Can We Use Alternative Fuels at Sea?
As we discuss important issues such as better waste management, reducing greenhouse gases and other pressing, vital environmental issues, the topic often returns to the possibility of implementing the use of alternative sources of energy. But is it possible to use alternative fuels at sea? One such potential alternative is low sulfur fuel. Only time and testing will tell if it will become a sufficient alternative to the fossil fuels that are currently in use.
A Possibility: Low Sulfur Fuel
Low sulfur fuel is made from plastic waste that could not be used in recycling and would thus otherwise only be sent to landfills for waste management. The hope is for this to be an alternative to harmful fossil fuels so that the marine propulsion of vessels and power generation at sea may be carried out in a manner that is safer for our environment. Imagine if we can use a fuel that if spilled, will not wreak havoc on our marine environments? The implications would literally be life-changing!
Here are the statistics. Over 25 million tons of plastic waste are produced in the European Union alone each year. 26% of this waste is recycled, 36% is sent to be incinerated and 38% goes to landfills. Waste management for this plastic waste is expensive and much energy must be used in order to process it due to factors that include transportation and the operation of waste management facilities. The hope is to have this low sulfur alternative fuel meet international MARPOL requirements to immediately be put into use across the maritime industry.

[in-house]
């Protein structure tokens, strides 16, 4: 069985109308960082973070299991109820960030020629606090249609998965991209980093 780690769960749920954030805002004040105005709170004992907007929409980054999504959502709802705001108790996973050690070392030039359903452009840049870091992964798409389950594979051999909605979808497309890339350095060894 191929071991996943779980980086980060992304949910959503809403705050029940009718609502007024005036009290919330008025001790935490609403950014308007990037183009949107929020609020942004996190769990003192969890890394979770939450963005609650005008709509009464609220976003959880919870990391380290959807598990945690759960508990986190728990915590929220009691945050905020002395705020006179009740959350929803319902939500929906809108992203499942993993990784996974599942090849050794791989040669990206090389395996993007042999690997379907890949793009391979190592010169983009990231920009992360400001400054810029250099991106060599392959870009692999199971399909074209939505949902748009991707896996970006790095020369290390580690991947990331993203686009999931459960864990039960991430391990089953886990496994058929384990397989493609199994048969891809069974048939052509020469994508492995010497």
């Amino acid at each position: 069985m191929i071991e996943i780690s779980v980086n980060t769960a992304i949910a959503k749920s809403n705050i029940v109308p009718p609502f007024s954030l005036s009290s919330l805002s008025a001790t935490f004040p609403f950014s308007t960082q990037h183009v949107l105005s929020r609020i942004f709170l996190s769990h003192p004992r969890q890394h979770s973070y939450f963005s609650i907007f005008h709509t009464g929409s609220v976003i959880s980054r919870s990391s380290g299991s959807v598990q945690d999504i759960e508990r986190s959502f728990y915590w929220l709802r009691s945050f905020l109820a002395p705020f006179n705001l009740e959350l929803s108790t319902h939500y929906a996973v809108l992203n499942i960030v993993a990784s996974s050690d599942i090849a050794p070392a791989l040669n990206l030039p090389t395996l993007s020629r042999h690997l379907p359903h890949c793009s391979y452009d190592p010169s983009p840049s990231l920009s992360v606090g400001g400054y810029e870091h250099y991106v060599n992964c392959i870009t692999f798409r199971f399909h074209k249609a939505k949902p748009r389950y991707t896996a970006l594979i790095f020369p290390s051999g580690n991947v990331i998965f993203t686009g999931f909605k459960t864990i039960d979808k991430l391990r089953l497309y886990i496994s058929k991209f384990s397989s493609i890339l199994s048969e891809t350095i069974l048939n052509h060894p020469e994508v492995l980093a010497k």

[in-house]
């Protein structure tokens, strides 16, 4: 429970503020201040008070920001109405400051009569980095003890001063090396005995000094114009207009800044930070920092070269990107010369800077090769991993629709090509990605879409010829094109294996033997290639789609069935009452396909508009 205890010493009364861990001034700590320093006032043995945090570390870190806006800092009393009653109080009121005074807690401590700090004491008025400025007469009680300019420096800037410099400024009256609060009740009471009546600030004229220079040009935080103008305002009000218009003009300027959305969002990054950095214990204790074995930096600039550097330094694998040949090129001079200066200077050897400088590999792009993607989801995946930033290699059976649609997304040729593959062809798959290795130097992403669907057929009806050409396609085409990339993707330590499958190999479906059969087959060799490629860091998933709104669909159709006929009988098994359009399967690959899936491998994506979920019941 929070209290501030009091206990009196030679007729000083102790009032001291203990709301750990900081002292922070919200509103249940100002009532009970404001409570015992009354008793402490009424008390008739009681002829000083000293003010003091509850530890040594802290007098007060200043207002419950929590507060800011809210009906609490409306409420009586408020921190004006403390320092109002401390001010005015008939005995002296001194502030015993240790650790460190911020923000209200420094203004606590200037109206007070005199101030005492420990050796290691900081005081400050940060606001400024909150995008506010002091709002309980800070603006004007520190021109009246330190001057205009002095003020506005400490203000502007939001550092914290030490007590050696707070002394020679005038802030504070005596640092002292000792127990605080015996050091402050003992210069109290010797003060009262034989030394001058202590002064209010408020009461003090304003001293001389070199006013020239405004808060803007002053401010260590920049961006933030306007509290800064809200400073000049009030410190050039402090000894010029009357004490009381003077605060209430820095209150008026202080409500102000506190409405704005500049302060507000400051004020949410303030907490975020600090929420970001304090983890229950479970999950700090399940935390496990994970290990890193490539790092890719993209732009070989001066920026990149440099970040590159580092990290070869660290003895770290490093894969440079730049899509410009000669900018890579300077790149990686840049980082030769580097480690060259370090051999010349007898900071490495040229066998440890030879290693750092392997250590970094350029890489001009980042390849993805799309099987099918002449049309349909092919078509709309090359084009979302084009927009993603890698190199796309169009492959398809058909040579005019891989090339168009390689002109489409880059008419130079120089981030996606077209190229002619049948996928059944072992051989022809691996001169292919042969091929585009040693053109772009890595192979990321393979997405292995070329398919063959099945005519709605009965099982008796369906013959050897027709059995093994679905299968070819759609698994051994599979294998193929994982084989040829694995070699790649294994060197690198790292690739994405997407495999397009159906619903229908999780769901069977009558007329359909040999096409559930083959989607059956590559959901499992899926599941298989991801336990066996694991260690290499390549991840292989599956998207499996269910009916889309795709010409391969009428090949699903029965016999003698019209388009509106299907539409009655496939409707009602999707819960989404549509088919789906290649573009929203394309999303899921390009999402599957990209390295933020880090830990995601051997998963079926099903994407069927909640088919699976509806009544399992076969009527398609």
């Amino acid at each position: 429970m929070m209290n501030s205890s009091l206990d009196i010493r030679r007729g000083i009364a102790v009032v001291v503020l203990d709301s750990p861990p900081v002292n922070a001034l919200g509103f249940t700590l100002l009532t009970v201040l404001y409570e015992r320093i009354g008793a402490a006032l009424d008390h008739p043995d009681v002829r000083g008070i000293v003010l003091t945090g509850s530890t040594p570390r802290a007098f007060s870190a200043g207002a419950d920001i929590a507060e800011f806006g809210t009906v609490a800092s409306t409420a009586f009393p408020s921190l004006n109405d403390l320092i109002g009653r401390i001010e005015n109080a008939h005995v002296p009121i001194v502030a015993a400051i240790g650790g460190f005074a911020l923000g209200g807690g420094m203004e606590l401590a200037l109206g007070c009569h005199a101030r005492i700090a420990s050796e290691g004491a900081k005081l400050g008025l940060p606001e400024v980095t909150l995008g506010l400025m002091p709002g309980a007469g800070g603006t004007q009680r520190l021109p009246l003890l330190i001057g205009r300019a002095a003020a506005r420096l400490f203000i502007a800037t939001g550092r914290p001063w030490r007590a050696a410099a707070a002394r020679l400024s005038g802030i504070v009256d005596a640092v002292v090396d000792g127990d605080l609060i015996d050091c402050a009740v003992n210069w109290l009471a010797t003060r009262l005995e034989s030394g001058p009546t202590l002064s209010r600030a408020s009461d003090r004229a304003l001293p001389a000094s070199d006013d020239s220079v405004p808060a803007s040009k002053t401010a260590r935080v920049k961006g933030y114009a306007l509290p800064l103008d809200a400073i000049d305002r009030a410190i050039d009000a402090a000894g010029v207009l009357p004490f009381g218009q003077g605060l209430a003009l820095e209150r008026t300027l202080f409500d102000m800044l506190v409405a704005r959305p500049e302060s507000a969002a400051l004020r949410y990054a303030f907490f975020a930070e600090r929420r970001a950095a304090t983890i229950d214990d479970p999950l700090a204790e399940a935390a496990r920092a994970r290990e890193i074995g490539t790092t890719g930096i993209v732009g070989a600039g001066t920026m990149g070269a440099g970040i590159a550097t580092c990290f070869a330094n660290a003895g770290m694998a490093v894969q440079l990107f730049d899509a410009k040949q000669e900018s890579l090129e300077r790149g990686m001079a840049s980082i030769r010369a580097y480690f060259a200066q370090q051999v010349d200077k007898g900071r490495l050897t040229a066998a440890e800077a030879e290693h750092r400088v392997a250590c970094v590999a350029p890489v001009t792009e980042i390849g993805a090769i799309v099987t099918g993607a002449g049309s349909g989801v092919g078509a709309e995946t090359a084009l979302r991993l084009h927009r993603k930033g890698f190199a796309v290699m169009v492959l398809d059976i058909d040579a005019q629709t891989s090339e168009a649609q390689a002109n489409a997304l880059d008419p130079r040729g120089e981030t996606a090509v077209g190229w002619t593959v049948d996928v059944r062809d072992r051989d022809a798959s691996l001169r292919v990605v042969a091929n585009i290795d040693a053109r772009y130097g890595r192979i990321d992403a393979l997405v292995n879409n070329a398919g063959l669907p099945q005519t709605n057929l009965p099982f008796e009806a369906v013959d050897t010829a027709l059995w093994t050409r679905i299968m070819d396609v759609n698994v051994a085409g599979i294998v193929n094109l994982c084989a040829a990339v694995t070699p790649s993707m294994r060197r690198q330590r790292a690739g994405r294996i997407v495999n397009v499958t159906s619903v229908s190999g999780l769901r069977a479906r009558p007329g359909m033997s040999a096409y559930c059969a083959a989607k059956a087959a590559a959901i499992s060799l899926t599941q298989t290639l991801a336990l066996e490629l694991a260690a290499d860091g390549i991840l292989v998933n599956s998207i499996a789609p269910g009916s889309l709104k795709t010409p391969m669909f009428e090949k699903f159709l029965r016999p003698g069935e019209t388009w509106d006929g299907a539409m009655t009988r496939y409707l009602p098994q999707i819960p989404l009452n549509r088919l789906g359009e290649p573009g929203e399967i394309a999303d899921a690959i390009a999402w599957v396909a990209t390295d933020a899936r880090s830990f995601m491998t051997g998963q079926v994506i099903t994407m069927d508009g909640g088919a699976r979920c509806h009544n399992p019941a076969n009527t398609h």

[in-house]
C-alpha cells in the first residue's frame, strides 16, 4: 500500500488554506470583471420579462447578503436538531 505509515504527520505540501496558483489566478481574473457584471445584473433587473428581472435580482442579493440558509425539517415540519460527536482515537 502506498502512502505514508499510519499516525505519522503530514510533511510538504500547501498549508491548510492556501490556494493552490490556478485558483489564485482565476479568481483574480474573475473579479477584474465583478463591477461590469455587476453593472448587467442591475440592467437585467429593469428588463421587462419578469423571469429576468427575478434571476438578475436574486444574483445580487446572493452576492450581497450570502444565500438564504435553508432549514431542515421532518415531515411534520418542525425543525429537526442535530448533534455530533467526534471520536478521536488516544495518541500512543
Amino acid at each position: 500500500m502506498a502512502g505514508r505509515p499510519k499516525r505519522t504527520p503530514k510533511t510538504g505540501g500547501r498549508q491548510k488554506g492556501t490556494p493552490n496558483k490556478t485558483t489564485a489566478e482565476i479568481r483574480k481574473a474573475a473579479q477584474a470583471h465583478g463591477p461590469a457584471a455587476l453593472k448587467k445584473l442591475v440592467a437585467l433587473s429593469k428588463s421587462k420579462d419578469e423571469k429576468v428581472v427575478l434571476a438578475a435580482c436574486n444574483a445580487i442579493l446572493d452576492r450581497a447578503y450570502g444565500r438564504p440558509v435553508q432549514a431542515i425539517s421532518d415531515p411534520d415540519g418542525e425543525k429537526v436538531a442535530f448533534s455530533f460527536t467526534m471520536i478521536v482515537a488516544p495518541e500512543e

Alternative Fuels at Sea
Do you believe low sulfur fuel to be an appropriate alternative to fossil fuels at sea? There are other alternative fuels currently being studied including salt water, LNG and methanol. All alternative methods must undergo significant testing for safety, efficacy and application with technology. To add, they must all meet current and future requirements for MARPOL standards worldwide.
Source: The Maritime Executive
08-15-2016 at 8:03